We’ve had some significant overtime for a lot of folks on our team these last couple weeks, which got me thinking about things like overtime, and second jobs, and all like that.
A lot of folks will respond to any financial crisis with the suggestion that the sufferer “get a second job” or “try for more hours at work.”
I’ve long thought that this is pretty rotten advice, on the whole. It feels a lot like telling someone who constantly has dirt in their eye to “go rinse it out,” without ever addressing the fact that they installed a Dust-Devil-O-Matic in their living room and that maybe, JUST MAYBE, turning that sucker off might help keep the dust out of their eyes going forward.
Overtime and/or a second job can be great short-term responses to an immediate need. It can provide a badly-needed jump start for a debt reduction plan, especially if you’re caught in that endless treadmill of “my minimum payments are just about 9/10ths of my average take-home pay.”
Adding even a rather small “extra” paycheck at that point can make a world of difference.
But over time, it just never seems to work out as planned. We get tired. Then we get exhausted. We start back-sliding on all sorts of things. Those of us who are married might start to bicker with our spouses; the spouse who isn’t putting in the Murderous Hours has trouble understanding why the spouse who is doing so is so danged grouchy about everything all the time.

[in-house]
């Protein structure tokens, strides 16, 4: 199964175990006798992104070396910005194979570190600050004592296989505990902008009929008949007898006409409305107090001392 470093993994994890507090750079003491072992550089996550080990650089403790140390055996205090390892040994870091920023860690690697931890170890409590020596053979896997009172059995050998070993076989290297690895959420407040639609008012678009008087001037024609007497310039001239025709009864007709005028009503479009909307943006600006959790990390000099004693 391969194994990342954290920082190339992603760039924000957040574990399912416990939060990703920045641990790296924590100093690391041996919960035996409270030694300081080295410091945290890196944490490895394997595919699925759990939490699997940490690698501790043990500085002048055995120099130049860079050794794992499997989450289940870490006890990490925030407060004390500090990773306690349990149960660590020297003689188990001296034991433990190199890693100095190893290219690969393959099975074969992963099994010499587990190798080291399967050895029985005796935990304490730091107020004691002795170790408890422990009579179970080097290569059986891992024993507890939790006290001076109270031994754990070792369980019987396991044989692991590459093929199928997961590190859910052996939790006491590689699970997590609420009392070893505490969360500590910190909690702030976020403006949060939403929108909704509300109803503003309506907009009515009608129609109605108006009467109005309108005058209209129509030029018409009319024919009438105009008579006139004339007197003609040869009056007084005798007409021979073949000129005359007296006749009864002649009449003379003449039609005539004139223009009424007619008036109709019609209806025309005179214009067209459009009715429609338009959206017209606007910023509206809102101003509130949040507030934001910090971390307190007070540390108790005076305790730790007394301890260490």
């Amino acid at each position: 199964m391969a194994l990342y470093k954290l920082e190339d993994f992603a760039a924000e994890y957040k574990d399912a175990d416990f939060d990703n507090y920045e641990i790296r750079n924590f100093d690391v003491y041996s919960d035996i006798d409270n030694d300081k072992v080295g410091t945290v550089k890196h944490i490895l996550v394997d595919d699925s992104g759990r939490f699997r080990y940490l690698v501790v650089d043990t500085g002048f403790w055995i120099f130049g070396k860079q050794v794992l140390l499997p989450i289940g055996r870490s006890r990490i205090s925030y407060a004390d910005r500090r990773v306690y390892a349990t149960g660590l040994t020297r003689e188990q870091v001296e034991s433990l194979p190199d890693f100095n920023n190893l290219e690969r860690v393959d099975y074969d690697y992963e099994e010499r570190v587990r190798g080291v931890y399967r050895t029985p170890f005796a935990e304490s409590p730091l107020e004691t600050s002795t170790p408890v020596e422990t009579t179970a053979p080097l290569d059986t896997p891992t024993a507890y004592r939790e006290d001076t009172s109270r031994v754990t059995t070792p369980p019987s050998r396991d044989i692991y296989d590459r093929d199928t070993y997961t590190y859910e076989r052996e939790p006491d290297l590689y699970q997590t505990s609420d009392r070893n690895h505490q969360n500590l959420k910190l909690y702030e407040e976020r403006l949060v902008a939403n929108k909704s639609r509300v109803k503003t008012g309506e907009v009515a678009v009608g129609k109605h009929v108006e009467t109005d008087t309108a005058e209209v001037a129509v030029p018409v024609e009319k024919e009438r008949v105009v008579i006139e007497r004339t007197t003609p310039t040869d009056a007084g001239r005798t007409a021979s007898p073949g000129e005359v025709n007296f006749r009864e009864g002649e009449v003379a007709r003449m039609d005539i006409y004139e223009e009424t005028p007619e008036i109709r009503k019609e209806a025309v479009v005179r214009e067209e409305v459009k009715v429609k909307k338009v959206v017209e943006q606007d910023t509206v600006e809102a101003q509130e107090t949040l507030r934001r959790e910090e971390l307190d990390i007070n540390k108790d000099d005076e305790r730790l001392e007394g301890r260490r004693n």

Meanwhile, the spouse putting in the hours is thinking, …seriously, why can’t you people just SHUT UP for a damned minute so I can hear myself think, geeeeez, would it KILL you people to just…HANDLE IT, handle ANYTHING, your damned SELVES instead of dragging me into every.single.thing. that needs doing around here?!?! (<= not that this has ever been my internal dialog, mind you, but I have this friend who has felt this way from time to time…)
We start to make ‘tired’ decisions. We start to buy our way out of dealing with the things that make us feel tired.
And then, we start to become increasingly dependent on that ‘extra’ income.
And since we’re using so much of our time working in “the now,” so to speak, we aren’t working on things that would constitute working “smarter.”
We just keep working harder. And harder. And harder still.
If we’d just stop for a second, if we’d look up and around and realize that hey…I’m getting $10 per ditch I dig…but if instead of digging two extra ditches a day, I put my energy into, say, engineering school…in a few years, I’d be the guy telling guys like me where to dig the ditches, and I’d be making $300 more a day to do it…
That’s moving into working smarter, not harder. Like most things, it’s simply about being aware of how the bigger picture is playing out around you – and reacting to that rather than the far smaller world of “my immediate environment.”
It’s been my experience so far that Life tends to reward attempts to work smarter at a better ratio in the long run than it does “just” working harder.
(And that it’s a lot easier to preach about doing it, than to actually do it. Kind of unfair, really, how ‘obvious’ things will be to everybody EXCEPT us when it comes to Such Matters, ain’t it?!)